We need to redefine what it actually means to be Latinx in the United States


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There is no shortage of issues affecting the Latinx community in 2020. Amidst a global pandemic and a real-time climate crisis that is disproportionately affecting communities of color, there needs to be a shift in intent around how we celebrate Latinx Heritage Month. While it is incredibly important to celebrate the indispensable contributions that Latinx people have made to advance our communities, tenemos que empezar a pensar más allá de la cultura que tenemos en común, más allá de nuestro lenguaje.

We need to redefine what it actually means to be Latinx in the United States, a term that describes a broad identity that has a complex history with many different racial and ethnic groups. There is not one monolithic group of “Hispanics” that are all the same. Words matter. What we use to describe ourselves ultimately shapes how we view ourselves. It also shapes how others view us and ultimately impacts our ability to wield the incredible power we have to make better lives for our families.

Collective action is imperative, yet we must see ourselves in each other first.


A single term is not enough

If the word Hispanic or Latino feels like a Tupperware lid that just doesn’t quite fit its container, that’s because it is. It’s also the first barrier to real solidarity. The 1970 Census was the first to collect data using the “Hispanic” category and it captured a better understanding of how many Latinos were actually in the US.

The label was useful for activists in the 70s. They were able to use that census data to lobby the federal government to advocate for important policies that would benefit Spanish-speaking citizens, such as job training programs and bilingual education. The last 20 years have seen waves of immigration from Central and South America, and the label “Hispanic” is stretching too far for it to be meaningful.

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The label erases important differences in race, culture, language, and class. It also excludes countries like Haiti, Brazil, and Belize that were not colonized by the Spanish.

“Puerto Ricans, Mexican-Americans, Chicanos, Cubans and Central Americans have very specific histories,” says Julianna Martinez, author and assistant professor at American University, in conversation with the Human Rights Campaign.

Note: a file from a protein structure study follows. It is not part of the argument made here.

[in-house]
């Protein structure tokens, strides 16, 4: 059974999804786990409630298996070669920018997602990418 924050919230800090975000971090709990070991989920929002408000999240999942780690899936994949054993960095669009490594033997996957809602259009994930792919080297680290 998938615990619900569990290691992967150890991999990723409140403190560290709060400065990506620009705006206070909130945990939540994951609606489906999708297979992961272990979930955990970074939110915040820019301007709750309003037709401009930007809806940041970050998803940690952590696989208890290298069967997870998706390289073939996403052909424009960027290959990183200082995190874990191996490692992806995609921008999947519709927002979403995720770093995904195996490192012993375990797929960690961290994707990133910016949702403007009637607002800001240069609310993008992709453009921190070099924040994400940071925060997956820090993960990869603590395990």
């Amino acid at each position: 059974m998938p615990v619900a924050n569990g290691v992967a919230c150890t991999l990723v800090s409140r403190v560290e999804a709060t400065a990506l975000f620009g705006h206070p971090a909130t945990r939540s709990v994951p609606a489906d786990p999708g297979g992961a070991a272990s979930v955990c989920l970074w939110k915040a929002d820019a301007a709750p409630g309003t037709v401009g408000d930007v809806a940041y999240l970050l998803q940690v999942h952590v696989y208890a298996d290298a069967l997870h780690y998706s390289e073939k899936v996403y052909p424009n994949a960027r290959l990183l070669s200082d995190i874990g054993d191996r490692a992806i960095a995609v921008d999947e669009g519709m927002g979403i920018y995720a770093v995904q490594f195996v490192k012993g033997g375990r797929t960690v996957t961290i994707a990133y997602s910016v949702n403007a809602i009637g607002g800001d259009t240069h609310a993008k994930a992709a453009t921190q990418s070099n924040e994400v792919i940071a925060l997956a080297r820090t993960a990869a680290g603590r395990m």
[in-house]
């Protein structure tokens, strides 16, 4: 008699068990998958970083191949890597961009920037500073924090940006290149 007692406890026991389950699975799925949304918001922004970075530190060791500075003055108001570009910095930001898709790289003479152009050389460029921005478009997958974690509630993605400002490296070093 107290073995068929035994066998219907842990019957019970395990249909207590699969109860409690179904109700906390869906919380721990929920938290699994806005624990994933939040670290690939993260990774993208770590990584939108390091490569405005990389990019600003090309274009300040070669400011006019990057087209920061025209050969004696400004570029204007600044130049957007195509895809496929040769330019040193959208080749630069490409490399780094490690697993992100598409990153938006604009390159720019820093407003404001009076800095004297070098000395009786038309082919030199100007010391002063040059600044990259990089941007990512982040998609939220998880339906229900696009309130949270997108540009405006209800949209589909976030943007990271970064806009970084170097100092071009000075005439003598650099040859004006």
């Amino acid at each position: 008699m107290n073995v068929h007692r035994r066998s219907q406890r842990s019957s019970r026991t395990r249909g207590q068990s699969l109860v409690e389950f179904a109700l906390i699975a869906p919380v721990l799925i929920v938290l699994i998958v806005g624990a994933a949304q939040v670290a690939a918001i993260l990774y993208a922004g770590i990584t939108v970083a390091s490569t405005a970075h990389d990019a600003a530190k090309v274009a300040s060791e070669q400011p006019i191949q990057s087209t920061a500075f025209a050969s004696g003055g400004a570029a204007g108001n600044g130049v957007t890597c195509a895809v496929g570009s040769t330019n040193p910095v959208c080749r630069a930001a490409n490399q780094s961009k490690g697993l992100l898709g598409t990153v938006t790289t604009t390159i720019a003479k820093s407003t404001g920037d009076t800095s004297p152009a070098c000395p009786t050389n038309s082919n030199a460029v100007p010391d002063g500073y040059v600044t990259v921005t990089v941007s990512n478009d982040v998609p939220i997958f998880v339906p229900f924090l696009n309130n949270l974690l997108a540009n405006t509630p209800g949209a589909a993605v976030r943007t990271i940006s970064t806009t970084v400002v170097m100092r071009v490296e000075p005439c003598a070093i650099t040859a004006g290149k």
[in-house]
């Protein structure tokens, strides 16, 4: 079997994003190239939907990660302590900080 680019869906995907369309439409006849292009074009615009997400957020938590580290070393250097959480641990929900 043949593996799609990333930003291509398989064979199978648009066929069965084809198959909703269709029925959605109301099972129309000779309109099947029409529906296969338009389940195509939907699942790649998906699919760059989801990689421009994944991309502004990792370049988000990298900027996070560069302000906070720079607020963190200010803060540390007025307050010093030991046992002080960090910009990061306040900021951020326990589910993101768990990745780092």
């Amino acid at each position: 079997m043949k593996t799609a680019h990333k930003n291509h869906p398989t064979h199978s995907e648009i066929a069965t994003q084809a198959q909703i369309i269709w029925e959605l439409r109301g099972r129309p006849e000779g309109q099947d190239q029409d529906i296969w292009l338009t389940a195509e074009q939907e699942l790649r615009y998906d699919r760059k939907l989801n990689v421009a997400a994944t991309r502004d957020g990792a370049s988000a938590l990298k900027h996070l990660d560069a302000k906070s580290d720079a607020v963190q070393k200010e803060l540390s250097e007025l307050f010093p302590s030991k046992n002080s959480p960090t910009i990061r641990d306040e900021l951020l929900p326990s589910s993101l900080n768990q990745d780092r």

“There is a lot of doubt that one single term can define and group all these populations together, but at the same time the use of one term does have the potential to help consolidate these communities and create a broader political group to defend their rights and defend collective action.”

The Latinx community has come a long way in fighting for visibility as a community of immigrants. The conversation is advancing from the outward struggle of inclusion to an inward look into the cleavages that keep us from being an actual community with political power, thanks to a new generation of Latinx organizers that are demanding that the wider community starts addressing deep-rooted issues like colorism and anti-blackness.

This new generation of activists is redefining what it means to be Latinx: a community that refuses to be silent in the presence of injustice, one that uses its citizenship to advocate for the most vulnerable.

We have the numbers to make meaningful change

Vote Voters Suppression Election Ballot


“If we dangerously slip into just a narrative about culture, we forget that there is, within the population, a considerable number of people who still face poverty and a lack of education that the larger community can mobilize help for. There are still really important issues like immigration reform that this community can mobilize its strength toward, but it can only be done with an eye toward respecting diversity. ” - UC Berkley sociologist Cristina Mora

Media outlets often unfairly describe our community as a sleeping giant, whom many outside of the community have failed to mobilize. This year, Latinos are projected to be the largest voting bloc after white people.

32 million Latinos will be eligible to vote on November 3rd — 13.3% of the total voting population.

We have to go from ellos to nosotros.

It’s up to us to solidify our ties to each other and realize the enormous potential our voice can have on the outcome of the upcoming election. The Latinx community, particularly non-Indigenous and non-Black Latinx, must pursue collective action to protect the most vulnerable of our community.

This means loudly advocating for improving the working conditions for the migrant farmworkers who are the backbone of the American agricultural system.  This means advocating for those who have been illegally detained at the border and refusing to accept children in cages. This means pursuing environmental justice for those in states like California, Florida, and Arizona, who are most affected by the climate crisis.

It’s about looking at these issues as our issues, and not just issues that affect Mexicans, Cubans, or Puerto Ricans. It is about realizing that collective action is possible — especially when we all vote.

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